The type of paddling you plan to enjoy with your kayak will probably be the single biggest factor in choosing one design over the other.
Sit In Kayak
If you dream of long-distance trips that involve camping under the stars, choose a sit-in kayak. The same goes for those seeking the thrills of white water rafting, but in a kayak. Having a relatively large amount of dry storage space is crucial for longer adventures. They also have better agility to manoeuvre along winding rivers that flow at a faster pace.
Sit on Top Kayak
If you’re less interested in paddling long distances, or going very fast, then this user-friendly type is a good option. For paddlers keen on doing recreational activities like fishing and making GoPro videos, there are plenty of add-ons for sit on top models. You can select rigging to attach fishing rods and gear boxes, or mounts to attach camera equipment to the hull.
Stability Comparison: Sit-In vs Sit-on-Top Kayak
Once you’ve launched a kayak, they’re usually rather difficult to overturn in the water. But if you’re fighting against waves or particularly strong currents, tipping a kayak can happen.
This goes for both sit in and sit on top kayaks, and if you have concerns about tipping there are ways to improve the stability of your kayak. I also recommend practicing a wet-exit in calm, shallow water. When it comes to agility and efficiency, however, there are some differences.
Sit in Kayak
These have a reputation of being more agile due to the extra buoyancy they get from being lighter and containing larger spaces filled with air. This also gives the sit in kayak the advantage of being faster than most of its sit on top kayak siblings.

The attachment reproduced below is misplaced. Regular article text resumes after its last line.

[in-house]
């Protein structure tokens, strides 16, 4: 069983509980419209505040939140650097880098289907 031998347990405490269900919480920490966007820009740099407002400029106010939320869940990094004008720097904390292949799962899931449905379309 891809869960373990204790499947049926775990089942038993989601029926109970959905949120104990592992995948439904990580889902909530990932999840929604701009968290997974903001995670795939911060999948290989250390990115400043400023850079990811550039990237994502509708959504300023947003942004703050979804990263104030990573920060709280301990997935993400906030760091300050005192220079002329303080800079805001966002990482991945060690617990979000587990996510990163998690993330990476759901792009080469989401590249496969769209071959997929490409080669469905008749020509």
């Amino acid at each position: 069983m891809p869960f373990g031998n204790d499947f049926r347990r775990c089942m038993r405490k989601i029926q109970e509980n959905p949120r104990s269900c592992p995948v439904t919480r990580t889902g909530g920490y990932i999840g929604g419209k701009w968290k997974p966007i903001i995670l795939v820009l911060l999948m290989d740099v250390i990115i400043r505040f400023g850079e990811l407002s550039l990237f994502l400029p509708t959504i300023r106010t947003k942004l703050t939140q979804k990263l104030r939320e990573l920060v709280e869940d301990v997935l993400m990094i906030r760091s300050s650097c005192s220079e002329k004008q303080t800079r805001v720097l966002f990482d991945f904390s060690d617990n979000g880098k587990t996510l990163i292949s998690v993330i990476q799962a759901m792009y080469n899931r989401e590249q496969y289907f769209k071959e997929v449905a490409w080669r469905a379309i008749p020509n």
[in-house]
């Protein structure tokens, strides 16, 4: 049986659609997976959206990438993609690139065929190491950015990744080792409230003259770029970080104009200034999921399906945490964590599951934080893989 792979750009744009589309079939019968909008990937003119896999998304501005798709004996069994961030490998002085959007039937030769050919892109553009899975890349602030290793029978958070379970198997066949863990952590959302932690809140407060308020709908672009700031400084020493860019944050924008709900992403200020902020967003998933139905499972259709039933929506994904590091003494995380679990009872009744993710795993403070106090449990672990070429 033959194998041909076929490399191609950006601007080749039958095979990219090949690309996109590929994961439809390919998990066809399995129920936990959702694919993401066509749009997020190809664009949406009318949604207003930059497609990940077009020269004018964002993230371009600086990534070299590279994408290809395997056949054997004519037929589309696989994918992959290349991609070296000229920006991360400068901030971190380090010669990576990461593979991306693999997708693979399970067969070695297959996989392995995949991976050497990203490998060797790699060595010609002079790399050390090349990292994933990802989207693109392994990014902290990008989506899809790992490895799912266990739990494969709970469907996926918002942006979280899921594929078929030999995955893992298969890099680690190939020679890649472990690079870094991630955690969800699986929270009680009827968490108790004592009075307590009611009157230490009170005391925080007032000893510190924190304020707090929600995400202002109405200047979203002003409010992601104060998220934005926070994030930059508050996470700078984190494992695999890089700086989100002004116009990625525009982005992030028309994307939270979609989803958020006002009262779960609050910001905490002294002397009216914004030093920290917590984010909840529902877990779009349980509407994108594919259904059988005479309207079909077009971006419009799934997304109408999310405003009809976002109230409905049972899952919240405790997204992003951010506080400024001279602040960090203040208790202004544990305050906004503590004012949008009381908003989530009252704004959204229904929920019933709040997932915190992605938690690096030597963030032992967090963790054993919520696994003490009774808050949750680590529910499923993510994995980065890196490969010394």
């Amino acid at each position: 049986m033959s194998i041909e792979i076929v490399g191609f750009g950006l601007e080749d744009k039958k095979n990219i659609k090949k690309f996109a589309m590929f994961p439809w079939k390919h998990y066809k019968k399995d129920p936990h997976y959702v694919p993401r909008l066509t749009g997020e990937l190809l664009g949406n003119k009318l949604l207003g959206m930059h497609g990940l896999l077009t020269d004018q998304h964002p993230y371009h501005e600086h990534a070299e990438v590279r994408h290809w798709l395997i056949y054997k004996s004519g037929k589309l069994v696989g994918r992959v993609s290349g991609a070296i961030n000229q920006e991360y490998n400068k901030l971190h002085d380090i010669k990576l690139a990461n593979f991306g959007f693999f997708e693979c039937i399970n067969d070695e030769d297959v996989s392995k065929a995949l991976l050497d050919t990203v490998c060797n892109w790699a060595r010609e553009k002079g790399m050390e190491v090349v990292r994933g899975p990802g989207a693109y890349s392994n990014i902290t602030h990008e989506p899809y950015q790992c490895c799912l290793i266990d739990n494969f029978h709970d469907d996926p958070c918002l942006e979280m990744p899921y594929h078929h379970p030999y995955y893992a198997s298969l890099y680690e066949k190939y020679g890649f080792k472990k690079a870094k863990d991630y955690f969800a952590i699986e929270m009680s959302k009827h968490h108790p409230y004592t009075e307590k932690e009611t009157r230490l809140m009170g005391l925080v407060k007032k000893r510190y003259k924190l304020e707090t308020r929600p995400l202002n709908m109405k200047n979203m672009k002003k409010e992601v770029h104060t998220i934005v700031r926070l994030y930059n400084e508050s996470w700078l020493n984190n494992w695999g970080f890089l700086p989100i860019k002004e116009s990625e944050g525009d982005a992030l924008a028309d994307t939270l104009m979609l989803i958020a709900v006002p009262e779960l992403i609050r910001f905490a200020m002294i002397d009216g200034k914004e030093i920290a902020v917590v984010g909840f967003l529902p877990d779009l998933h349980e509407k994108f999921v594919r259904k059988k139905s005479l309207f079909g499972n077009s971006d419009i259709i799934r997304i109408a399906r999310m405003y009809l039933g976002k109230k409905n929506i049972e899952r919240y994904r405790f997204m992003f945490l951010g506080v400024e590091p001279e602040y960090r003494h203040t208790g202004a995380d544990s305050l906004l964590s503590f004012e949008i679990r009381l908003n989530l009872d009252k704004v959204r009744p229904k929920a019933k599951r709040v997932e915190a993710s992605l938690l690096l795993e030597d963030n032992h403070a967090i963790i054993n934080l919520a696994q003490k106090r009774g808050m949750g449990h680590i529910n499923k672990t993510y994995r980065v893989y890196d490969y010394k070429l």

Comfort might be a trade-off of the sit in kayak for some people. Being rooted in the cockpit restricts their movements. If you happen to capsize the vessel, it’s also quite a challenge to get it upright again, get back in, and remove the water from it.
Sit on Top Kayak
There’s more freedom of movement in this type, and many paddlers report feeling less confined when taking a sit on top kayak for a spin.
While the kayak itself is less agile in the water than the sit in variety, it provides paddlers with more freedom of movement if they’d like to hop off for a swim, and then climb back on.
Ultimately, as long as you don’t mind getting wet, then this type of kayak offers a comfortable ride.
So Which Kayak is Right for You?
At the end of the day, there’s no type of kayak that’s better or worse than the other. You just need to get a model that matches the kind of water-based activities you like most.
And once you’ve got an idea of the type that’ll best suit your needs, all you need to do is go to your nearest dealer and check out or test the different models of sit on top vs sit in kayak. You also might find my list of the best kayak brands a helpful starting place in your search for a new kayak.